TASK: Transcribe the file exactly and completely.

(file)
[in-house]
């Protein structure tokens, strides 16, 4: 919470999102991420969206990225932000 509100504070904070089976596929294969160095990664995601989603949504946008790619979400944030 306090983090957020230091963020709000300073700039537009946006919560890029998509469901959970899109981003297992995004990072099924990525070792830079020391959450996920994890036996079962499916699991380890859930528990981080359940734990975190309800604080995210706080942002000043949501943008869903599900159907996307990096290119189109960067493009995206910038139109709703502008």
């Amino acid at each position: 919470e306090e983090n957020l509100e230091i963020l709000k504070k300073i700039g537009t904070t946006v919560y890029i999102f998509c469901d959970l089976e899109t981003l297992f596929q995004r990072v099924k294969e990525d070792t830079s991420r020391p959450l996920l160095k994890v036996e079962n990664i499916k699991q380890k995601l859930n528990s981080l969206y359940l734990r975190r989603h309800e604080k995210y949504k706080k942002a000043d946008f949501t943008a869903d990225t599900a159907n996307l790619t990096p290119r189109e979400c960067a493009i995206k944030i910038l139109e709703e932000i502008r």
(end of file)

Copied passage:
[in-house]
């Protein structure tokens, strides 16, 4: 919470999102991420969206990225932000 509100504070904070089976596929294969160095990664995601989603949504946008790619979400944030 306090983090957020230091963020709000300073700039537009946006919560890029998509469901959970899109981003297992995004990072099924990525070792830079020391959450996920994890036996079962499916699991380890859930528990981080359940734990975190309800604080995210706080942002000043949501943008869903599900159907996307990096290119189109960067493009995206910038139109709703502008």
């Amino acid at each position: 919470e306090e983090n957020l509100e230091i963020l709000k504070k300073i700039g537009t904070t946006v919560y890029i999102f998509c469901d959970l089976e899109t981003l297992f596929q995004r990072v099924k294969e990525d070792t830079s991420r020391p959450l996920l160095k994890v036996e079962n990664i499916k699991q380890k995601l859930n528990s981080l969206y359940l734990r975190r989603h309800e604080k995210y949504k706080k942002a000043d946008f949501t943008a869903d990225t599900a159907n996307l790619t990096p290119r189109e979400c960067a493009i995206k944030i910038l139109e709703e932000i502008r």